Jonathan Feist


Sheet Music Cabinets (a Rant)

Jonathan Feist

Sheet music cabinets are about the worst possible way to store sheet music I can imagine. Well, maybe an operating fishtank would be worse, but as paper storage furniture goes, sheet music cabinets are pretty awful. It’s no wonder that pianos wind up piled high with music, method books, and half-eaten lead sheet. Why? Because if we were to return an item back into the music cabinet, it is likely that we would never find it again.

The reason sheet music cabinets are unusable is because drawers only let you see the top document, and even then, only if you pull the drawer all the way out.  Sheet music is typically sold in racks that cover up the bottom two thirds, and so we publishers set the titles high on the page. But that is the opposite of what you want in your drawer, where you can only see the bottom, unless you open it all the way. And to find something lower in the stack, you have to dig. You might have to completely empty the drawer, to find a missing chart. And some of these cabinets have many, many drawers, perhaps in subconscious acknowledgement that they are beginning at a deficit, in terms of organizational design. Really, how the heck are you supposed to find anything in this gorgeous monstrosity?

I disparage music cabinet design with some sadness, because many very beautiful antique sheet music cabinets exist, made in the days when wood was made out of wood, unlike nearly anything being manufactured now. Many lovely pieces date from the early 1900s, when commercial sheet music publishing was booming, and everyone had a piano or organ in their living room. Beautifully crafted music cabinets, made of mahogany or rosewood or cherry, often inlaid  with intricate designs or graced with ornate carvings, fit right into the décor, between the Steinway and the chaise longue. It’s difficult to dislike them.

From a practical standpoint, though, music cabinets are grotesquely less convenient than file cabinets, which only became popular around 1950, when document duplication technology came into more widespread reach, and we all started becoming overrun with paper. By then, though, traditions in large-format sheet music were already entrenched, and musicians’ habits were to store them in their cabinets’ drawers, perhaps where they were more likely to stay flat and not develop the tendency to curl (particularly inconvenient on music stands). The document duplication craze was based on different paper sizes, as were their supporting furnishings, which further discouraged us from adopting the modern conveniences that those in more corporate circles were benefiting from.

Musicians became accustomed to suffering with their inconvenient but beautiful sheet music cabinets—perhaps, a good metaphor for our lives generally. It’s what our teacher used, so by golly, we’ll use one too. But file cabinets are infinitely better at storing documents for later retrieval. Open the drawer and the folder labels all face you. Beethoven sonatas are nicely located under B, and Duke Ellington piano/vocal arrangements are under E (or perhaps by song title, if you like). They are not in, oh, the third or fourth drawer, a third or so of the way down. They are not inside your piano bench (perhaps, a rare item that is even worse at storing sheet music than your music cabinet).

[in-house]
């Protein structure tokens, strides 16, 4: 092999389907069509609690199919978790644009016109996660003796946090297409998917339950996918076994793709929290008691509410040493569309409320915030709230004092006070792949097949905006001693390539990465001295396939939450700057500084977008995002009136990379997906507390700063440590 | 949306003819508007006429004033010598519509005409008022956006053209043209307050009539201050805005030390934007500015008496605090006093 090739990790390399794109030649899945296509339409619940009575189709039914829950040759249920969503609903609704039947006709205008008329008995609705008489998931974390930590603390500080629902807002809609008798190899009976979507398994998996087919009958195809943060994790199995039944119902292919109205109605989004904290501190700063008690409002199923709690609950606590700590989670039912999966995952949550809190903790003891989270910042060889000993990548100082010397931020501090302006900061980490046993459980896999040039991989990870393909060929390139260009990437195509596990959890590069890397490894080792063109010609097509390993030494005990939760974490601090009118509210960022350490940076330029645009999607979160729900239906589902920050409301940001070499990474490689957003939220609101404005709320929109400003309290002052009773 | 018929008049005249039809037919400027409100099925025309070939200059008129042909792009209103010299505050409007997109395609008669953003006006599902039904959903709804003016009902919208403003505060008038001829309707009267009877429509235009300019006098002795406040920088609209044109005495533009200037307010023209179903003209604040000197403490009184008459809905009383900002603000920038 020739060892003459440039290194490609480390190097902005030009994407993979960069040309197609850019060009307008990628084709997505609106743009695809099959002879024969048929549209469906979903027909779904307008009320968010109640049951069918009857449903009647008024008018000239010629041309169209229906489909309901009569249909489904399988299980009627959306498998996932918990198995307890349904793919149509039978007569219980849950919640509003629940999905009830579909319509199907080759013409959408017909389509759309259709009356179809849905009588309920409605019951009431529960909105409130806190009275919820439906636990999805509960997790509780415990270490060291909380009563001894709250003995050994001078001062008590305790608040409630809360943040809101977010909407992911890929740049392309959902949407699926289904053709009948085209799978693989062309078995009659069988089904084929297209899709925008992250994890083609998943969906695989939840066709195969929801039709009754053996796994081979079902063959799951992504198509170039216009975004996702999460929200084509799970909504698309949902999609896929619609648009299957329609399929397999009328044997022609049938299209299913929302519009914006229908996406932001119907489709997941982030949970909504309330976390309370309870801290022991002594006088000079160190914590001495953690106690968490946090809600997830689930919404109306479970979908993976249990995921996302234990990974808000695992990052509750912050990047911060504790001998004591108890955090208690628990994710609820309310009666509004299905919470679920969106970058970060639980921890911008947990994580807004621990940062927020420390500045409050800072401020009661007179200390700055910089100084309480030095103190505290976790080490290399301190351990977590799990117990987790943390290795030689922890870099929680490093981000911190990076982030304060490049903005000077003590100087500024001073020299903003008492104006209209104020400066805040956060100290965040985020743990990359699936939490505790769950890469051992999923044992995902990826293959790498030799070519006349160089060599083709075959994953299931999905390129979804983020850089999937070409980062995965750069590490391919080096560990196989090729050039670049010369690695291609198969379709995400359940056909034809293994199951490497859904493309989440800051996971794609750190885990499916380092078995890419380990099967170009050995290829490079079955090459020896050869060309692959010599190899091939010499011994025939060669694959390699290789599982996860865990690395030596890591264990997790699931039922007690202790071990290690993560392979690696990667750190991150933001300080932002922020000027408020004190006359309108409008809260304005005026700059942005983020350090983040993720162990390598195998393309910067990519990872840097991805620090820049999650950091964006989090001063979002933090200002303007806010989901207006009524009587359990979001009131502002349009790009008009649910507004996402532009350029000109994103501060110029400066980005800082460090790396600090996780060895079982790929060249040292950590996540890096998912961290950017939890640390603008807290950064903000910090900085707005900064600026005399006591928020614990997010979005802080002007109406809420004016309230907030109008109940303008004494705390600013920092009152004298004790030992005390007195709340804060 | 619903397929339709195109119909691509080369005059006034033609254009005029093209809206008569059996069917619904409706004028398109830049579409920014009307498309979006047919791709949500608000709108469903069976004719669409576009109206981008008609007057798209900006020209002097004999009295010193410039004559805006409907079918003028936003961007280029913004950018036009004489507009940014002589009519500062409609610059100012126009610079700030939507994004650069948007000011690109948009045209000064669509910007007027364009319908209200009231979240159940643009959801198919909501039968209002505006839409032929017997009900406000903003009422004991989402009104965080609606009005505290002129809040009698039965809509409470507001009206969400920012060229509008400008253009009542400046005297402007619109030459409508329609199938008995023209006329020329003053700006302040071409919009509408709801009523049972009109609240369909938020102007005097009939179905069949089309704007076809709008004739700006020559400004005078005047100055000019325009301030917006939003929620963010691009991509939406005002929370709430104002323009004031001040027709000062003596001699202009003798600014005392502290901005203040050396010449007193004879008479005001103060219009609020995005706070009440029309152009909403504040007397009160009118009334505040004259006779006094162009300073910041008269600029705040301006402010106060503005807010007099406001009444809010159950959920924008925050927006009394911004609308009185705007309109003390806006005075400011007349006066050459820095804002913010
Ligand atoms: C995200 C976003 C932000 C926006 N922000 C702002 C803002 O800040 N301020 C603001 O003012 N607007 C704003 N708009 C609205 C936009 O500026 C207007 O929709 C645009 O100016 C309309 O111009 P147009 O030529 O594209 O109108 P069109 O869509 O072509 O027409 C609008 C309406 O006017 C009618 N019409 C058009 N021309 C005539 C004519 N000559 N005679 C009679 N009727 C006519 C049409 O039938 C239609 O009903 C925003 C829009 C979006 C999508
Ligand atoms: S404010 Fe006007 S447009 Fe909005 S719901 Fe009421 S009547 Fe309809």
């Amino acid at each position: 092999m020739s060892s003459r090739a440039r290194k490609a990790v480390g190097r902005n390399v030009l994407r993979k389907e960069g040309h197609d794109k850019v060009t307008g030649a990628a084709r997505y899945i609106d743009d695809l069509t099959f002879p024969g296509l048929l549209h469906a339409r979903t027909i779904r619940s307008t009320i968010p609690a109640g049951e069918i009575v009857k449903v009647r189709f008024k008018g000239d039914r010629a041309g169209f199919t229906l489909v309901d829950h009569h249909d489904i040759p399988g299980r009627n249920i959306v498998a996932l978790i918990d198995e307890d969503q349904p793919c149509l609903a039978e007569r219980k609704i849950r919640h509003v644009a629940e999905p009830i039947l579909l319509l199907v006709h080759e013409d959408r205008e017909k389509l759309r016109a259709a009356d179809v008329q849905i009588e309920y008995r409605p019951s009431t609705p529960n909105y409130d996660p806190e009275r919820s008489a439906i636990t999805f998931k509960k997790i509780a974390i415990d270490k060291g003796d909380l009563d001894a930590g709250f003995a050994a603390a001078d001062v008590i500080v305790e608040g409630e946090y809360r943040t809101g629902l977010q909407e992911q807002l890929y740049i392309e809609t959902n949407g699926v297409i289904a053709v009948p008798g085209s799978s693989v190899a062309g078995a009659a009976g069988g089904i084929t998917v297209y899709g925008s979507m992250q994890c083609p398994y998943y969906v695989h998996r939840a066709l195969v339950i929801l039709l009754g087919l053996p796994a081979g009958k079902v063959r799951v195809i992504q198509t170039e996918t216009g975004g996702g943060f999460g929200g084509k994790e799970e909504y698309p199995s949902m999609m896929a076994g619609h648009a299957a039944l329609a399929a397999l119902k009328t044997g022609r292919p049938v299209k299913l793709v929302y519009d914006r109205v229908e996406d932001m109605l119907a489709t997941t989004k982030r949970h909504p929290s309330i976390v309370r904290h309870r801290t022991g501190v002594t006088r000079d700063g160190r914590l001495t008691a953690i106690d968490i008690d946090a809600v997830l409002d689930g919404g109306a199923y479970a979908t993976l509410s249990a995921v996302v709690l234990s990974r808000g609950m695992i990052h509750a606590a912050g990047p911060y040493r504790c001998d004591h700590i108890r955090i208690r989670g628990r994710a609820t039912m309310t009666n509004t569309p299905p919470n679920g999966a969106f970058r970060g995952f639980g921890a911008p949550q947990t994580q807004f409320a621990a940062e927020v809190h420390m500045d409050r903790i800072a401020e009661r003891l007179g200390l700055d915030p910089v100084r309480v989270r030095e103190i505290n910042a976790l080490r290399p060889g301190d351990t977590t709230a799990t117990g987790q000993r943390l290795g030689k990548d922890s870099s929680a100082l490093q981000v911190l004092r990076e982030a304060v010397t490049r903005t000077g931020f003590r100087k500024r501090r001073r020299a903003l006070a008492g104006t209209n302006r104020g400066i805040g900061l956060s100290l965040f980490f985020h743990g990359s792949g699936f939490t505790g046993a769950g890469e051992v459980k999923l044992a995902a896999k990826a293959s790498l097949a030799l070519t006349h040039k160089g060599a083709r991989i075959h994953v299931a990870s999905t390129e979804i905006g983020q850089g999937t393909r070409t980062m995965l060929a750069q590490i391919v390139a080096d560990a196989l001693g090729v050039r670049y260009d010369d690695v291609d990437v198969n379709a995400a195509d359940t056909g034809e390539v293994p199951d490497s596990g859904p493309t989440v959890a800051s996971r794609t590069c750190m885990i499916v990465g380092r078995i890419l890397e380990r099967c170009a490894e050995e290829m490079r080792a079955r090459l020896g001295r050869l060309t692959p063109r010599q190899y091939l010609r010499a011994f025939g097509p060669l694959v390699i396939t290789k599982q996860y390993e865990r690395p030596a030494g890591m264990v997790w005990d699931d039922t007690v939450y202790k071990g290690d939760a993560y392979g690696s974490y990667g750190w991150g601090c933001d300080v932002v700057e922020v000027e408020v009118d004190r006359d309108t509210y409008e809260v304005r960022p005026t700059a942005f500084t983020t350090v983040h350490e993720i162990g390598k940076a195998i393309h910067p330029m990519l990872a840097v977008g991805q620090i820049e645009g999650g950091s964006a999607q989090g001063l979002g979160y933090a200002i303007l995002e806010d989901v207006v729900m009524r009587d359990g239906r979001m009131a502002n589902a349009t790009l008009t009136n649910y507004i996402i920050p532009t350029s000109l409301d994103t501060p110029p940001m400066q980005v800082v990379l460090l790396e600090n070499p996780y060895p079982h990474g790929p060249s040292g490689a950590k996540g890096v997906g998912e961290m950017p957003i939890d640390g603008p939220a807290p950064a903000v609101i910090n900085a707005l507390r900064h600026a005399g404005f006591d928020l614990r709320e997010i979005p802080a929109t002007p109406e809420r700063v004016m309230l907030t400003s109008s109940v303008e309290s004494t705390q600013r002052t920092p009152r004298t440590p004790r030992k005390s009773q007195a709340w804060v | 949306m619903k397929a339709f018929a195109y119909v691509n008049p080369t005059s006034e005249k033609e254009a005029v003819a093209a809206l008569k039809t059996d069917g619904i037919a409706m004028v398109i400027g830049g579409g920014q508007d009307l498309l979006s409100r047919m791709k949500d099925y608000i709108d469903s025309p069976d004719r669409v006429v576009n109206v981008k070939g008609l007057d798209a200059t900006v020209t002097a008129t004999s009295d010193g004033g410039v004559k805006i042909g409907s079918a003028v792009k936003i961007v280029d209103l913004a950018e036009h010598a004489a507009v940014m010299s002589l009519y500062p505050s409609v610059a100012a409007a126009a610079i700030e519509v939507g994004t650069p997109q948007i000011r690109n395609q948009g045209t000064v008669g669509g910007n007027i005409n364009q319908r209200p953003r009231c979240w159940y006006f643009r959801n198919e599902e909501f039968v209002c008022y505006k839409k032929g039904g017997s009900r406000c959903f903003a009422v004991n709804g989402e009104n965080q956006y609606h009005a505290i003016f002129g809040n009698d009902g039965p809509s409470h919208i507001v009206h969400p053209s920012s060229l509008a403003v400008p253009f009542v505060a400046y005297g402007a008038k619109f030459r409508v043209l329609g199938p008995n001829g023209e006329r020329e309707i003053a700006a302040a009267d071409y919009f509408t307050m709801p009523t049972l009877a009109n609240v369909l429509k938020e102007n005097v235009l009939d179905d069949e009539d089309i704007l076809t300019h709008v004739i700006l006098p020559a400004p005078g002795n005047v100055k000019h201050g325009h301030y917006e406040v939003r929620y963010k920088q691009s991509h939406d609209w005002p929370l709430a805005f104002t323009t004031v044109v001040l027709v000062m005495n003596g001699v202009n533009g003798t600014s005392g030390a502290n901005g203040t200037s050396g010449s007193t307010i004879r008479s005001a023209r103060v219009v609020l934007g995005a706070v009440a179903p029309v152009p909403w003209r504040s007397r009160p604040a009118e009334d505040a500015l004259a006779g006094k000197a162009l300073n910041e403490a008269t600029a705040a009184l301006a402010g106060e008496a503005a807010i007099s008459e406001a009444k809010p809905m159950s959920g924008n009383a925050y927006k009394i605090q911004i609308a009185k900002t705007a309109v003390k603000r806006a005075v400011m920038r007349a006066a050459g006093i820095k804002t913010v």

In a file cabinet, all is easily alphabetical.  Vertical files have paper-width drawers that come out towards you.  Lateral files have the papers oriented sideways, which is more efficient in terms of storage, but also sometimes awkward, depending on your room setup. Bookshelves are best for books, because they let you see the titles on the spines. That said, you can also put sheet music books in a file cabinet, spine facing up. It might make the most sense to just do that and keep all your music together. Then, you can keep additional paper along with your books, and if they all look ratty, they are hidden away nicely in a drawer, rather than cluttering up your fancy living room.

Inconveniently, sheet music tends to measure 9 x 12, whereas file cabinets are either designed for letter (8.5 x 11) or legal (8.5 x 14). You might be able to fit it into either sized drawer, though it might be tight, depending on the design.  The interior drawer dimensions aren’t standard, so you have to try it. Maybe it will be high enough.

The big trouble with file cabinets is that they tend to look awful, particularly the ones to be found at the ubiquitous big-box office supply stores. You have to search to find a nice one, and look again to find with quality hardware to make the overladen drawers slide nicely for more than a few months. Someday, when my ship comes in, I’m going to spring for something handmade, by an actual woodworker. Maybe one of these Amish babies. Isn’t this lovely?

Or to dream even higher, I’ll have something custom-built by my favorite furniture maker, The Windsor Chairmaker.

Until then, I have to hope that a really nice old music cabinet doesn’t somehow come my way, and tempt me to bring yet another object into my life that I know, in my heart of hearts, is a bad idea.

Jonathan Feist
Jonathan Feist

Jonathan Feist is editor in chief of Berklee Press, where he has been bringing hundreds of music education products to a worldwide market since 1998. He is the author of "Project Management for Musicians," among other Berklee Press books and Berklee Online courses. He holds a bachelor's and master's degree in composition from New England Conservatory of Music, and tends to various farm animals and a sweet little orchard in his backyard.


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